Tuesday, 5 July 2016

Minimal moths in the middle of nowhere...

It`s `BSBI Week` at Glynhir, the annual get-together of botanists to help with recording of plants for the latest distribution atlas and to learn identification skills at the same time. As I had intended to visit Cwm Twrch this year, I volunteered to search for bog orchid at a site where Graham Motley and I had discovered it back in 1998; intermediate sundew was also sought, at a different location - Cors Helyg at Rhosaman, where I had found it a quarter-century ago but which had not been seen since, in spite of searching by others.
Accompanied by Rob Shaw (late of the Records Centre at Whitland but now living back home in England), I was able to rapidly re-find the intermediate sundew, remembering it grew on a flushed slope rather than the boggy basin mire where the round-leaved sundew was common. We failed however, after much careful searching, to find the diminutive bog orchid, in spite of very careful inspection of the flush in Cwm Twrch where it was last seen.
The effort took a lot of laborious trekking across many very wet and very `sinky` extensive cotton-grass flushes, as we approached Cwm Twrch by a presumed `easier` route from the west. It was a hard, tiring slog, in heavy wellies, of just under 4 miles all told, with additional climbing of rock scree areas also involved.
Obviously, I was after moths too, but apart from Glyphipterix thrasonella in every wet, rushy area, only a few grass-moths (to be det. later) and brown china-marks were seen, the latter in the Cors Helyg boggy mire. Hardly a `star day` for moths!

Above: looking northwards into the bleak, acidic `core` of Mynydd Du, with the upper reaches of the Afon Twrch in view. Scarce crowberry plants in the foreground (of which plenty grows on these quartzitic scree slopes). I was on the `look out` for upland moths - but none!

6 comments:

  1. That was a good yomp, Ian! If the hill top above the scree line at the extreme right of your photo is at SN784178, that is the most remote top anywhere on the mainland of Wales (measured as the greatest distance from any metalled road). I tried to get up there last year from Cwmllwyd, but was stopped short 250 metres from the top by the Afon Twrch in spate!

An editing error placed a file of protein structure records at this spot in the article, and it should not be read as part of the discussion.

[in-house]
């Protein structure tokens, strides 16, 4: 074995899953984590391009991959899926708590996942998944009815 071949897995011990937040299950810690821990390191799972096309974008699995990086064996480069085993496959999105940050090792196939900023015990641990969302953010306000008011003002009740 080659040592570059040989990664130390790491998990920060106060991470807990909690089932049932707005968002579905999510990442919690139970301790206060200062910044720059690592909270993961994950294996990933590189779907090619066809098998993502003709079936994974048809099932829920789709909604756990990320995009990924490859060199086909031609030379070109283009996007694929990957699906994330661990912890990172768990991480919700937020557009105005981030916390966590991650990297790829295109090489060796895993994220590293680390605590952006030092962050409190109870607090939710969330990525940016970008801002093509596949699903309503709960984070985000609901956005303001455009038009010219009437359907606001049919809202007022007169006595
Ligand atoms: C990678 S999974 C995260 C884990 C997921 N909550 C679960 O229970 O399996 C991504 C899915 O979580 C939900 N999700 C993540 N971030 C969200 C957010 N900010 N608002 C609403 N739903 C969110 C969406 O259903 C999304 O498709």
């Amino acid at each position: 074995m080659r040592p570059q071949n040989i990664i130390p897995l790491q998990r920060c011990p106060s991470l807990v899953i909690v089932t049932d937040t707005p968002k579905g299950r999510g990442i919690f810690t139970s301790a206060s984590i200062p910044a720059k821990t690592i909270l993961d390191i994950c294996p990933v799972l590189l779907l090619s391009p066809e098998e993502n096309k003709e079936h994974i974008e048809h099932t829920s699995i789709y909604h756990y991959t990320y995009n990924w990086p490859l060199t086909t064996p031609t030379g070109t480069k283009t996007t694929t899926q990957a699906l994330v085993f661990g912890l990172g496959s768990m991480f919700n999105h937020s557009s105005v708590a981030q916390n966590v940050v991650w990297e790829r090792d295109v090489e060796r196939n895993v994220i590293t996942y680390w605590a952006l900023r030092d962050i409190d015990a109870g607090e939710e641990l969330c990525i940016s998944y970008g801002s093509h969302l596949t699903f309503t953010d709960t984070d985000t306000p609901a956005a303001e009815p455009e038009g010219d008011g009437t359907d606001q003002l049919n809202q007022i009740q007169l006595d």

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  2. Yes, Chris your comment re the grid ref is correct. I really like this area, particularly as you can `get away from it all`. However, the deliberate traversing of all those extensive cotton-grass swamps (I was looking for moths etc) was n`t a good idea, and I`m `all aches and pains` today! It looks (at the moment) that tonight is good for trapping.

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  3. Steve, I think that we can tell how tired Ian is!!

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  4. You have to give these older geezers a bit of leeway, Chris. After all, he's nearly as old as me!

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  5. ... and I'm a mere youngster, shortly going into my 'Sunset Strip' year! Sadly I left a botanical background behind 50 years ago so don't feel inclined to follow in Ian's footsteps, nice though the Afon Twrch territory looks in the photo.

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  6. They say that `you`re as old as you feel`...and I felt 85 last night! Normally, it`s only the `moth brain sog` after very early starts at the traps but yesterday my bones were aching! Recovered now, and thinking where locally (not too far away) to put the traps out tonight - I need some good moths in a rather mediocre year so far!
    There IS an easier way up the Twrch though, and not the daft, bog-hopping way that we took! It is a lovely cwm, with steep gorges, rare plants and plenty of pied flys, redstarts and even ring ouzels before that bird declined.

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